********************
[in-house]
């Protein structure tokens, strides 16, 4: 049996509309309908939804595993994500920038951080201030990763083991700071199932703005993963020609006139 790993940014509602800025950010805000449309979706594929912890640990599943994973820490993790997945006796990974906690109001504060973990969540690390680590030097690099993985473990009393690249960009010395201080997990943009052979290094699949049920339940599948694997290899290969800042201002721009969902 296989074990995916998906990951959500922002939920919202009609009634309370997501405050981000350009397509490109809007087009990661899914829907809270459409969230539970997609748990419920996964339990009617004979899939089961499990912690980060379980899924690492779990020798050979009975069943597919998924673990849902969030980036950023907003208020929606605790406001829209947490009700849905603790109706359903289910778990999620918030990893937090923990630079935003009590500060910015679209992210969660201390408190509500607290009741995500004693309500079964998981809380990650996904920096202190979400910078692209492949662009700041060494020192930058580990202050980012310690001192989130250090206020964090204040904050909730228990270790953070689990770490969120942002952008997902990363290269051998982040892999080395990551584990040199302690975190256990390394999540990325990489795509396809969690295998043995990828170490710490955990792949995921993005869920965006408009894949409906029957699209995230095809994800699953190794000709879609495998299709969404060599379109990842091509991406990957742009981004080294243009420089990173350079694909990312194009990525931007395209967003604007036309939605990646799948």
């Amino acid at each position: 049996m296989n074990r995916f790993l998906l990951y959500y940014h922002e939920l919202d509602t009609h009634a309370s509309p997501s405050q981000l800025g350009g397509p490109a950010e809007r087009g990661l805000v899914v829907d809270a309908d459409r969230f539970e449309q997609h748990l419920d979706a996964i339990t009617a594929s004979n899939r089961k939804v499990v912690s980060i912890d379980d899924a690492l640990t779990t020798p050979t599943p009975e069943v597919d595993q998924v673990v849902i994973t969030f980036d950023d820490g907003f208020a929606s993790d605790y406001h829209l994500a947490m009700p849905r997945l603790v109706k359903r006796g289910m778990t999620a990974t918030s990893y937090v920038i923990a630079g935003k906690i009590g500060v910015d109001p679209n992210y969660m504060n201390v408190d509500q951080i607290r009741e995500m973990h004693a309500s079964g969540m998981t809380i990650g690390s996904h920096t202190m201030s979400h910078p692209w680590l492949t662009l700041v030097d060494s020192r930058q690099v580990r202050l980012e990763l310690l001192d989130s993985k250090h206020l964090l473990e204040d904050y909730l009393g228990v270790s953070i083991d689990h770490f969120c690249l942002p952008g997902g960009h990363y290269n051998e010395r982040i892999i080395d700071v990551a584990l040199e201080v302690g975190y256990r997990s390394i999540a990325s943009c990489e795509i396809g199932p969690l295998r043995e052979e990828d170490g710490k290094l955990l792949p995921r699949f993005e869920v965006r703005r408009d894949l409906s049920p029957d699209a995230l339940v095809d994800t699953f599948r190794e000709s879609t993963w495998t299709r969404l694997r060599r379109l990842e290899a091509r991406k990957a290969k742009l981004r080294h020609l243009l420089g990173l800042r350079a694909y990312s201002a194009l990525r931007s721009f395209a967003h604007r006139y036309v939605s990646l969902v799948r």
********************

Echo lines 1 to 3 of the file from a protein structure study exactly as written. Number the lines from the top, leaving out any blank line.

[in-house]
């Protein structure tokens, strides 16, 4: 049996509309309908939804595993994500920038951080201030990763083991700071199932703005993963020609006139 790993940014509602800025950010805000449309979706594929912890640990599943994973820490993790997945006796990974906690109001504060973990969540690390680590030097690099993985473990009393690249960009010395201080997990943009052979290094699949049920339940599948694997290899290969800042201002721009969902 296989074990995916998906990951959500922002939920919202009609009634309370997501405050981000350009397509490109809007087009990661899914829907809270459409969230539970997609748990419920996964339990009617004979899939089961499990912690980060379980899924690492779990020798050979009975069943597919998924673990849902969030980036950023907003208020929606605790406001829209947490009700849905603790109706359903289910778990999620918030990893937090923990630079935003009590500060910015679209992210969660201390408190509500607290009741995500004693309500079964998981809380990650996904920096202190979400910078692209492949662009700041060494020192930058580990202050980012310690001192989130250090206020964090204040904050909730228990270790953070689990770490969120942002952008997902990363290269051998982040892999080395990551584990040199302690975190256990390394999540990325990489795509396809969690295998043995990828170490710490955990792949995921993005869920965006408009894949409906029957699209995230095809994800699953190794000709879609495998299709969404060599379109990842091509991406990957742009981004080294243009420089990173350079694909990312194009990525931007395209967003604007036309939605990646799948």
């Amino acid at each position: 049996m296989n074990r995916f790993l998906l990951y959500y940014h922002e939920l919202d509602t009609h009634a309370s509309p997501s405050q981000l800025g350009g397509p490109a950010e809007r087009g990661l805000v899914v829907d809270a309908d459409r969230f539970e449309q997609h748990l419920d979706a996964i339990t009617a594929s004979n899939r089961k939804v499990v912690s980060i912890d379980d899924a690492l640990t779990t020798p050979t599943p009975e069943v597919d595993q998924v673990v849902i994973t969030f980036d950023d820490g907003f208020a929606s993790d605790y406001h829209l994500a947490m009700p849905r997945l603790v109706k359903r006796g289910m778990t999620a990974t918030s990893y937090v920038i923990a630079g935003k906690i009590g500060v910015d109001p679209n992210y969660m504060n201390v408190d509500q951080i607290r009741e995500m973990h004693a309500s079964g969540m998981t809380i990650g690390s996904h920096t202190m201030s979400h910078p692209w680590l492949t662009l700041v030097d060494s020192r930058q690099v580990r202050l980012e990763l310690l001192d989130s993985k250090h206020l964090l473990e204040d904050y909730l009393g228990v270790s953070i083991d689990h770490f969120c690249l942002p952008g997902g960009h990363y290269n051998e010395r982040i892999i080395d700071v990551a584990l040199e201080v302690g975190y256990r997990s390394i999540a990325s943009c990489e795509i396809g199932p969690l295998r043995e052979e990828d170490g710490k290094l955990l792949p995921r699949f993005e869920v965006r703005r408009d894949l409906s049920p029957d699209a995230l339940v095809d994800t699953f599948r190794e000709s879609t993963w495998t299709r969404l694997r060599r379109l990842e290899a091509r991406k990957a290969k742009l981004r080294h020609l243009l420089g990173l800042r350079a694909y990312s201002a194009l990525r931007s721009f395209a967003h604007r006139y036309v939605s990646l969902v799948r």